Boost Academy’s Innovative Platform Bridges Distance Between Tutor, Student
Boost Academy Blog, August 2015
“What astonished me,” said Alastair McLeod, a La Jolla, Calif.-based tutor, “was that the experience was far more like being in the same room as the student than I ever thought possible. I found it as natural as breathing.”
McLeod, who specializes in SAT and ACT college test prep, was referring to the first time he used Boost Academy’s iPad-based tutoring platform. McLeod happened to be in California, while his student was in a remote location with her family on vacation.
Boost Academy’s app connects students and tutors remotely, enabling them to speak to each other in real time over the iPad. The app converts the iPad into a two-way whiteboard. The student can write on the iPad’s interactive screen using a stylus to solve a problem. The tutor can see the student’s solution in real time. The student can write in, say, blue, and the tutor can write comments or corrections back – which the student can also see in real time – in, say, red or yellow. As a result, students and tutors are able to work together seamlessly on the whiteboard, solving problems, reviewing homework and preparing for tests – all in real time and all as though they’re in the same room.
Of the system, McLeod marveled, “Not only was I able to move fluidly back and forth from the spoken word to written notes, to the markup of geometric diagrams, but I was able to use the technology in a way that markedly enriched the work. It was marvelous.”
Mark Baucum, Boost Academy’s Director of Tutoring, and a former high school math teacher, says that McLeod’s response is often typical of tutors who use the platform for the first time.
“Whenever we hire a new tutor,” says Baucum, “I tell them that our mission isn’t to do away with face-to-face tutoring. Rather, we want to do our best to replicate it. And we think we have.”
Baucum points out that there are a few counter-intuitive issues about tutoring remotely over the iPad. He says that most people assume that it would be essential to have a video connection between the student and tutor. But Baucum says that’s simply not the case. In fact, there are a number of advantages to having only a two-way whiteboard.
“The whiteboard draws the focus to the math – to the work at hand. Little time is wasted with the distraction of having to watch another person.”
Anna Craver, a former biomechanical engineer who now tutors extensively with algebra and geometry students on the Boost Academy platform, says there are significant advantages to eliminating video.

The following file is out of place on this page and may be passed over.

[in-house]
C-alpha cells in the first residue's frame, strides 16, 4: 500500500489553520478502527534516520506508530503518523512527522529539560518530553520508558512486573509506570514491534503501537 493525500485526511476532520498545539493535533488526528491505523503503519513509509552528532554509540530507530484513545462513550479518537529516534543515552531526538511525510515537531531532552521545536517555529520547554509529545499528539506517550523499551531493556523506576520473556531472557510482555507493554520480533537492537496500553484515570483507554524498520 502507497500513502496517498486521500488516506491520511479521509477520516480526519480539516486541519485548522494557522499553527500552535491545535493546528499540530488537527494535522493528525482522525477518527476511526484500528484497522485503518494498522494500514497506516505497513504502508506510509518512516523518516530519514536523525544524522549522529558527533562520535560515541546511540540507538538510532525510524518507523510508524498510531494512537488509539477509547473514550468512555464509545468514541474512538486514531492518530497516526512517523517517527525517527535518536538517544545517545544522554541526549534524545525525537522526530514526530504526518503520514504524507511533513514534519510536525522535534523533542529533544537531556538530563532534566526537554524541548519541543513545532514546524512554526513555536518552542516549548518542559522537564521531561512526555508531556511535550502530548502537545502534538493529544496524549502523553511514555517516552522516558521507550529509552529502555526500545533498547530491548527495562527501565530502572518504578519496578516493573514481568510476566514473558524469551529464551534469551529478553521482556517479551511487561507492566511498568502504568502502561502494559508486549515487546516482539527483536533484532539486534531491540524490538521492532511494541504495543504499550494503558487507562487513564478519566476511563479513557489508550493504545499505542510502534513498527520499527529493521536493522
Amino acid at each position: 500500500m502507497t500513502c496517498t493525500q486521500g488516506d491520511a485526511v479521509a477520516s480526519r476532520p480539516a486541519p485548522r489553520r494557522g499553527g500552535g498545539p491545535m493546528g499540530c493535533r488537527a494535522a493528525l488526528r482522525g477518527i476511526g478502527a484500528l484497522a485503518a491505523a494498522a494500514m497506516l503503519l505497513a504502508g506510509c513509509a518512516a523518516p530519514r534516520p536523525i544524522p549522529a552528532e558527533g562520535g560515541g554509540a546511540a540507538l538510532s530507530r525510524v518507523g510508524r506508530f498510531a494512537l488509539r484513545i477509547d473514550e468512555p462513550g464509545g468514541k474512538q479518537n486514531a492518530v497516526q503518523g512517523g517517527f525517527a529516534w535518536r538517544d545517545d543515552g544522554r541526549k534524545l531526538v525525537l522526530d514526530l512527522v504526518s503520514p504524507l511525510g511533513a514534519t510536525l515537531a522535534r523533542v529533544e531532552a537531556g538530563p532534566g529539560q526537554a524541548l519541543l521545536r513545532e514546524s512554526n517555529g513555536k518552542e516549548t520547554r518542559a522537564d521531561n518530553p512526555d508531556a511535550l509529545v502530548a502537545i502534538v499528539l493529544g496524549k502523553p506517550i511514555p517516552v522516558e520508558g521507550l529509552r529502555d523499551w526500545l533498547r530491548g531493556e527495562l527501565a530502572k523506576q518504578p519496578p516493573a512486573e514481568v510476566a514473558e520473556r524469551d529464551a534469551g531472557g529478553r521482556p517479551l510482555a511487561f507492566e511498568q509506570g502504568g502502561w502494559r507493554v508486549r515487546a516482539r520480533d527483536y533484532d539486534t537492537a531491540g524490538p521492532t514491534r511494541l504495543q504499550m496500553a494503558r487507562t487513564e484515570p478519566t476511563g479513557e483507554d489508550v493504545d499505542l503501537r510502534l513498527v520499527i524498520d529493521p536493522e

“Most of my students tell me that they appreciate that we can’t see each other. Students are often fairly stressed about math in general and even more so if they have an adult looking over their shoulder. With just the whiteboard, they can open up and let their guard down a bit. It’s allows for a non-judgmental interaction, and students like that.
“And with younger students in, say, the 4th through 6th grades, I find it helps them to focus. If you’re right in front of them and you make a face because they’re doing something wrong, it’s a big distraction for them, and it can derail for a time the entire process.”
Baucum contends that tutoring over the iPad is in many ways better than traditional face-to-face tutoring.
“If I were in someone’s house tutoring a student, I’d typically sit at one corner of the table and the student would sit at the same corner next to me. But neither of us would really be looking at each other. Instead, we’d usually looking at the paper. The student writes something then slides the paper to me. I look at it, write something and slide it back. So in the end, I would say what is lost by not having video is the least important part of tutoring. It’s not that impressive watching someone do their work. It’s really the doing, not the watching, that’s important.”
Baucum says the genius of Boost Academy’s platform is in the real-time, two-way whiteboard.
“It seems simple, but it’s transformative. Everything happens in real time and there aren’t any wasted motions, distractions or movement. If I’m tutoring face-to-face, and a student makes a mistake with a problem, I’m not going to reach over and start writing on their paper. That would be awkward and intrusive.
“But with the Boost platform, I can interject something immediately. The student and I can interact instantaneously. It’s powerful. I can watch the student progress through a problem. I can actually see them think.”
“On the iPad, I can stop them if they’re going in the wrong directions and get them quickly back on track. You can’t do that with paper. The iPad is faster. It’s a better way for two people to work on math. And it cuts out a lot of awkwardness and wasted time that’s inherent in face-to-face tutoring.”
Another important factor to consider, says Baucum, is the comfort level of the student.
“Traditional tutoring usually happens in places where both the student and the tutor are the least comfortable. As a tutor, I’m not really comfortable sitting in someone else’s house, at someone else’s table with a lot of distractions around. The same would be true if I were tutoring in a coffee shop or library. And it’s true for the kids, too. They’re most comfortable in their room or in a comfortable chair. With the iPad, they can sit wherever they feel most comfortable. So can I. The platform directs the focus to the work and to the math. As a result, we can both be more productive.”
Beyond the effectiveness of the Boost platform, there’s the obvious convenience that distance tutoring affords tutors, parents and students. That’s all icing on the cake, says Craver.
“The convenience is great. It cuts out so much wasted time. If someone’s a little late for a session, I can simply work on something else. I don’t really lose much – not gas or travel time. Working from home on the iPad is great.”